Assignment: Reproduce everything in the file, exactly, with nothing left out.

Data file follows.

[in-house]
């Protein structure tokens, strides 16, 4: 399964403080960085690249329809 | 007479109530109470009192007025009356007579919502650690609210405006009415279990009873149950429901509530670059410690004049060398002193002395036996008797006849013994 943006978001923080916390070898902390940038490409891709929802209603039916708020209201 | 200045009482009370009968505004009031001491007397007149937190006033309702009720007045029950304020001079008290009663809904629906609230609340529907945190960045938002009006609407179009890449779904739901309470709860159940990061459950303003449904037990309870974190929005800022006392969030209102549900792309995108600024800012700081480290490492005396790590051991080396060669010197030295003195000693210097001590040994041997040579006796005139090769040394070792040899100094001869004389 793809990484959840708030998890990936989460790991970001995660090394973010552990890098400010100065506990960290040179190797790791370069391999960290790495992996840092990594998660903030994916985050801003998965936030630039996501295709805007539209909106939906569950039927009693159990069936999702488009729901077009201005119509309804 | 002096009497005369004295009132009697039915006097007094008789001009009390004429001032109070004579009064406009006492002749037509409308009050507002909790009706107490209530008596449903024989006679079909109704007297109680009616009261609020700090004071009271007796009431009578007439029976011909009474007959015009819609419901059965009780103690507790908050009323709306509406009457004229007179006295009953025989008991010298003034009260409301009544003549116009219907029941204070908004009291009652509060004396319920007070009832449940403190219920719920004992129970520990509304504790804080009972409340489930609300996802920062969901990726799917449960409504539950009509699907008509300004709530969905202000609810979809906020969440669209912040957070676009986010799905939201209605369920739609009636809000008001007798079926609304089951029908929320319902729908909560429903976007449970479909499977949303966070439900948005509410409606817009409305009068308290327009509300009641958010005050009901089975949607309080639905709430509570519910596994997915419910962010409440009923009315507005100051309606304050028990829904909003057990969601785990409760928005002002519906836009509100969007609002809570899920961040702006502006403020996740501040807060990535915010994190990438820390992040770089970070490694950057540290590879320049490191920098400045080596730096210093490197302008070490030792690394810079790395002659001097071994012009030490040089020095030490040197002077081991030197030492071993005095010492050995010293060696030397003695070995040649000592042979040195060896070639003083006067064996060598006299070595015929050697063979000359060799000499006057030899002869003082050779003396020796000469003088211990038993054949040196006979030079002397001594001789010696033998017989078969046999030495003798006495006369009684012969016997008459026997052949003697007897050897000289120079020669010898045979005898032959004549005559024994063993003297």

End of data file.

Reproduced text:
[in-house]
């Protein structure tokens, strides 16, 4: 399964403080960085690249329809 | 007479109530109470009192007025009356007579919502650690609210405006009415279990009873149950429901509530670059410690004049060398002193002395036996008797006849013994 943006978001923080916390070898902390940038490409891709929802209603039916708020209201 | 200045009482009370009968505004009031001491007397007149937190006033309702009720007045029950304020001079008290009663809904629906609230609340529907945190960045938002009006609407179009890449779904739901309470709860159940990061459950303003449904037990309870974190929005800022006392969030209102549900792309995108600024800012700081480290490492005396790590051991080396060669010197030295003195000693210097001590040994041997040579006796005139090769040394070792040899100094001869004389 793809990484959840708030998890990936989460790991970001995660090394973010552990890098400010100065506990960290040179190797790791370069391999960290790495992996840092990594998660903030994916985050801003998965936030630039996501295709805007539209909106939906569950039927009693159990069936999702488009729901077009201005119509309804 | 002096009497005369004295009132009697039915006097007094008789001009009390004429001032109070004579009064406009006492002749037509409308009050507002909790009706107490209530008596449903024989006679079909109704007297109680009616009261609020700090004071009271007796009431009578007439029976011909009474007959015009819609419901059965009780103690507790908050009323709306509406009457004229007179006295009953025989008991010298003034009260409301009544003549116009219907029941204070908004009291009652509060004396319920007070009832449940403190219920719920004992129970520990509304504790804080009972409340489930609300996802920062969901990726799917449960409504539950009509699907008509300004709530969905202000609810979809906020969440669209912040957070676009986010799905939201209605369920739609009636809000008001007798079926609304089951029908929320319902729908909560429903976007449970479909499977949303966070439900948005509410409606817009409305009068308290327009509300009641958010005050009901089975949607309080639905709430509570519910596994997915419910962010409440009923009315507005100051309606304050028990829904909003057990969601785990409760928005002002519906836009509100969007609002809570899920961040702006502006403020996740501040807060990535915010994190990438820390992040770089970070490694950057540290590879320049490191920098400045080596730096210093490197302008070490030792690394810079790395002659001097071994012009030490040089020095030490040197002077081991030197030492071993005095010492050995010293060696030397003695070995040649000592042979040195060896070639003083006067064996060598006299070595015929050697063979000359060799000499006057030899002869003082050779003396020796000469003088211990038993054949040196006979030079002397001594001789010696033998017989078969046999030495003798006495006369009684012969016997008459026997052949003697007897050897000289120079020669010898045979005898032959004549005559024994063993003297």